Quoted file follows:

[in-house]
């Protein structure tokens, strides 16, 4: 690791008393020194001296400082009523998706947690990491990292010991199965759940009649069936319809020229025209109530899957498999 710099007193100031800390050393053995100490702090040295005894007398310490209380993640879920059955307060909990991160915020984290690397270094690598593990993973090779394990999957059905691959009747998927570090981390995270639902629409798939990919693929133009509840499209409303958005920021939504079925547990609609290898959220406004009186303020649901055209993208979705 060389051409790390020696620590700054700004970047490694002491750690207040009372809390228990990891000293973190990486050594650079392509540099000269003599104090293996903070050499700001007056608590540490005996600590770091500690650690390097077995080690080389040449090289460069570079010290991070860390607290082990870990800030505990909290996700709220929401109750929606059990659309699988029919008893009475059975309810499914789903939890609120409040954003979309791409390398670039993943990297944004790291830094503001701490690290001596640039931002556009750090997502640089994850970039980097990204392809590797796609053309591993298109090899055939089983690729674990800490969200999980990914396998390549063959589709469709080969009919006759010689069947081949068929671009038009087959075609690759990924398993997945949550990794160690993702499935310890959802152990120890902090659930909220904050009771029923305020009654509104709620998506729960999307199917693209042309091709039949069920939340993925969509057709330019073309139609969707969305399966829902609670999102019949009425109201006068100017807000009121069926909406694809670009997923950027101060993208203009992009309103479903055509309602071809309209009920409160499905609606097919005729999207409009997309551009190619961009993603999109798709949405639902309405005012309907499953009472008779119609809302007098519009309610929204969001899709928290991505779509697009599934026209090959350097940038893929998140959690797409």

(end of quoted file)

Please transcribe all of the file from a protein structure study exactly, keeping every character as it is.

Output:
[in-house]
């Protein structure tokens, strides 16, 4: 690791008393020194001296400082009523998706947690990491990292010991199965759940009649069936319809020229025209109530899957498999 710099007193100031800390050393053995100490702090040295005894007398310490209380993640879920059955307060909990991160915020984290690397270094690598593990993973090779394990999957059905691959009747998927570090981390995270639902629409798939990919693929133009509840499209409303958005920021939504079925547990609609290898959220406004009186303020649901055209993208979705 060389051409790390020696620590700054700004970047490694002491750690207040009372809390228990990891000293973190990486050594650079392509540099000269003599104090293996903070050499700001007056608590540490005996600590770091500690650690390097077995080690080389040449090289460069570079010290991070860390607290082990870990800030505990909290996700709220929401109750929606059990659309699988029919008893009475059975309810499914789903939890609120409040954003979309791409390398670039993943990297944004790291830094503001701490690290001596640039931002556009750090997502640089994850970039980097990204392809590797796609053309591993298109090899055939089983690729674990800490969200999980990914396998390549063959589709469709080969009919006759010689069947081949068929671009038009087959075609690759990924398993997945949550990794160690993702499935310890959802152990120890902090659930909220904050009771029923305020009654509104709620998506729960999307199917693209042309091709039949069920939340993925969509057709330019073309139609969707969305399966829902609670999102019949009425109201006068100017807000009121069926909406694809670009997923950027101060993208203009992009309103479903055509309602071809309209009920409160499905609606097919005729999207409009997309551009190619961009993603999109798709949405639902309405005012309907499953009472008779119609809302007098519009309610929204969001899709928290991505779509697009599934026209090959350097940038893929998140959690797409």